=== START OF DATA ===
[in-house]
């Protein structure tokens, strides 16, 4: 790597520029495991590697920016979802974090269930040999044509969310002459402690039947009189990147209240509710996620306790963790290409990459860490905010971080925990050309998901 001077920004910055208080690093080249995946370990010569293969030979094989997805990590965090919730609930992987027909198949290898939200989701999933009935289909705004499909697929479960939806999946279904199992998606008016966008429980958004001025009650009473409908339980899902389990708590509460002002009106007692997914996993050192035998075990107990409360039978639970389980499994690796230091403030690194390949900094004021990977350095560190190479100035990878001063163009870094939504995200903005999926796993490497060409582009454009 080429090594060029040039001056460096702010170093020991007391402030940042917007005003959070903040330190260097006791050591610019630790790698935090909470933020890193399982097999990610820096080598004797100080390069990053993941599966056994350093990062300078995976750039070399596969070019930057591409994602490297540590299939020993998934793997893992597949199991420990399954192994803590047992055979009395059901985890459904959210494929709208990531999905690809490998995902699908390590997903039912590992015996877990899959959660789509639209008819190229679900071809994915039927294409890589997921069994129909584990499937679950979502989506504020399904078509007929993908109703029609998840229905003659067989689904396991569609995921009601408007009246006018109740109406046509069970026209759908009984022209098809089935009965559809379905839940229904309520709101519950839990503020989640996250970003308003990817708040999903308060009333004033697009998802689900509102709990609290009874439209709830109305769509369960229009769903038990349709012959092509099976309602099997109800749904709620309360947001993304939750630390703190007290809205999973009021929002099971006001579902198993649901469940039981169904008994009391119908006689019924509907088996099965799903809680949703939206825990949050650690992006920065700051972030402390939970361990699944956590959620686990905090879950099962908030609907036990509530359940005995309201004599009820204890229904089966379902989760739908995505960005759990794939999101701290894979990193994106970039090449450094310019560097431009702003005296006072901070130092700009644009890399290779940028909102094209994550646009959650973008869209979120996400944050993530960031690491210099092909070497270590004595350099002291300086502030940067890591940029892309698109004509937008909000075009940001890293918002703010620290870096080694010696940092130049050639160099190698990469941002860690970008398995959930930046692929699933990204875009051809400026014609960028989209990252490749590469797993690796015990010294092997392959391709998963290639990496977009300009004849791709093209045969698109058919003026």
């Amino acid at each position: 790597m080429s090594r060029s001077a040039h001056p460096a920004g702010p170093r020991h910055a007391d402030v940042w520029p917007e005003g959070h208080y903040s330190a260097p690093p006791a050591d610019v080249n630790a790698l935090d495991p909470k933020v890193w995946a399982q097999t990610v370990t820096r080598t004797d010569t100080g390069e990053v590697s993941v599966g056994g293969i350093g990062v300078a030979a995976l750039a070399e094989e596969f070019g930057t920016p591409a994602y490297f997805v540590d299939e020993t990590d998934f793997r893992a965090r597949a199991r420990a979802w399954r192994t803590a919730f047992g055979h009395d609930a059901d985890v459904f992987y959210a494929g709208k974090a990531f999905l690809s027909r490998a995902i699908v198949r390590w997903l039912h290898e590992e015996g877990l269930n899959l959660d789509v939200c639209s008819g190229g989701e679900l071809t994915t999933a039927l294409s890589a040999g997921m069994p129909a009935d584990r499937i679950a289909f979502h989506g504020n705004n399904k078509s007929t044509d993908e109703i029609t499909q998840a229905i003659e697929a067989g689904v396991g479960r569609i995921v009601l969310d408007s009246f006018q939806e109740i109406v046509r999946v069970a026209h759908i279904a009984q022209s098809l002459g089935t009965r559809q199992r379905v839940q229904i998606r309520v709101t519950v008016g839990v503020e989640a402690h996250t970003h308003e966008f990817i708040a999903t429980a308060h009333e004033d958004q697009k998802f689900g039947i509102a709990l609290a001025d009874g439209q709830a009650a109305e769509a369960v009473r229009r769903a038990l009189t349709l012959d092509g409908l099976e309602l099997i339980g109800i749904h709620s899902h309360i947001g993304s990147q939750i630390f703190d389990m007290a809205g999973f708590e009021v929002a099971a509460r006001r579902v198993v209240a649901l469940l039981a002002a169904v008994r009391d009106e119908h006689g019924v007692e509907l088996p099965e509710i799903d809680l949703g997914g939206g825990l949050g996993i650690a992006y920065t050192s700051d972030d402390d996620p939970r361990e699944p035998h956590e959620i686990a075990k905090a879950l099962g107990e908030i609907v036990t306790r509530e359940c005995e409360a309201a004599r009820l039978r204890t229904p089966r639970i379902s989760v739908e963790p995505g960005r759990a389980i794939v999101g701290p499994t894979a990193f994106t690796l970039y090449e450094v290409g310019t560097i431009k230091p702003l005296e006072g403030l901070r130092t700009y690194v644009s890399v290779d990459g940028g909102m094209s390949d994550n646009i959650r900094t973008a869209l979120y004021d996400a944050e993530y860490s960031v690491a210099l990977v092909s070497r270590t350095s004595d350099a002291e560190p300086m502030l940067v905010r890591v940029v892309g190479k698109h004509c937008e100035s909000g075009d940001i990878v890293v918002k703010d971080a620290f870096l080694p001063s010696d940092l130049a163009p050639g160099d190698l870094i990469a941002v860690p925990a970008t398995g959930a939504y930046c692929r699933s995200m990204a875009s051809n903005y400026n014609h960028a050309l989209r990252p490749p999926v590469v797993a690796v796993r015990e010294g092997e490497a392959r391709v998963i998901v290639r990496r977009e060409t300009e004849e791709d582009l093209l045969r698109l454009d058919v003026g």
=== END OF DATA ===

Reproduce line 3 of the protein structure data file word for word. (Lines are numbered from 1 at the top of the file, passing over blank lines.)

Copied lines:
């Amino acid at each position: 790597m080429s090594r060029s001077a040039h001056p460096a920004g702010p170093r020991h910055a007391d402030v940042w520029p917007e005003g959070h208080y903040s330190a260097p690093p006791a050591d610019v080249n630790a790698l935090d495991p909470k933020v890193w995946a399982q097999t990610v370990t820096r080598t004797d010569t100080g390069e990053v590697s993941v599966g056994g293969i350093g990062v300078a030979a995976l750039a070399e094989e596969f070019g930057t920016p591409a994602y490297f997805v540590d299939e020993t990590d998934f793997r893992a965090r597949a199991r420990a979802w399954r192994t803590a919730f047992g055979h009395d609930a059901d985890v459904f992987y959210a494929g709208k974090a990531f999905l690809s027909r490998a995902i699908v198949r390590w997903l039912h290898e590992e015996g877990l269930n899959l959660d789509v939200c639209s008819g190229g989701e679900l071809t994915t999933a039927l294409s890589a040999g997921m069994p129909a009935d584990r499937i679950a289909f979502h989506g504020n705004n399904k078509s007929t044509d993908e109703i029609t499909q998840a229905i003659e697929a067989g689904v396991g479960r569609i995921v009601l969310d408007s009246f006018q939806e109740i109406v046509r999946v069970a026209h759908i279904a009984q022209s098809l002459g089935t009965r559809q199992r379905v839940q229904i998606r309520v709101t519950v008016g839990v503020e989640a402690h996250t970003h308003e966008f990817i708040a999903t429980a308060h009333e004033d958004q697009k998802f689900g039947i509102a709990l609290a001025d009874g439209q709830a009650a109305e769509a369960v009473r229009r769903a038990l009189t349709l012959d092509g409908l099976e309602l099997i339980g109800i749904h709620s899902h309360i947001g993304s990147q939750i630390f703190d389990m007290a809205g999973f708590e009021v929002a099971a509460r006001r579902v198993v209240a649901l469940l039981a002002a169904v008994r009391d009106e119908h006689g019924v007692e509907l088996p099965e509710i799903d809680l949703g997914g939206g825990l949050g996993i650690a992006y920065t050192s700051d972030d402390d996620p939970r361990e699944p035998h956590e959620i686990a075990k905090a879950l099962g107990e908030i609907v036990t306790r509530e359940c005995e409360a309201a004599r009820l039978r204890t229904p089966r639970i379902s989760v739908e963790p995505g960005r759990a389980i794939v999101g701290p499994t894979a990193f994106t690796l970039y090449e450094v290409g310019t560097i431009k230091p702003l005296e006072g403030l901070r130092t700009y690194v644009s890399v290779d990459g940028g909102m094209s390949d994550n646009i959650r900094t973008a869209l979120y004021d996400a944050e993530y860490s960031v690491a210099l990977v092909s070497r270590t350095s004595d350099a002291e560190p300086m502030l940067v905010r890591v940029v892309g190479k698109h004509c937008e100035s909000g075009d940001i990878v890293v918002k703010d971080a620290f870096l080694p001063s010696d940092l130049a163009p050639g160099d190698l870094i990469a941002v860690p925990a970008t398995g959930a939504y930046c692929r699933s995200m990204a875009s051809n903005y400026n014609h960028a050309l989209r990252p490749p999926v590469v797993a690796v796993r015990e010294g092997e490497a392959r391709v998963i998901v290639r990496r977009e060409t300009e004849e791709d582009l093209l045969r698109l454009d058919v003026g």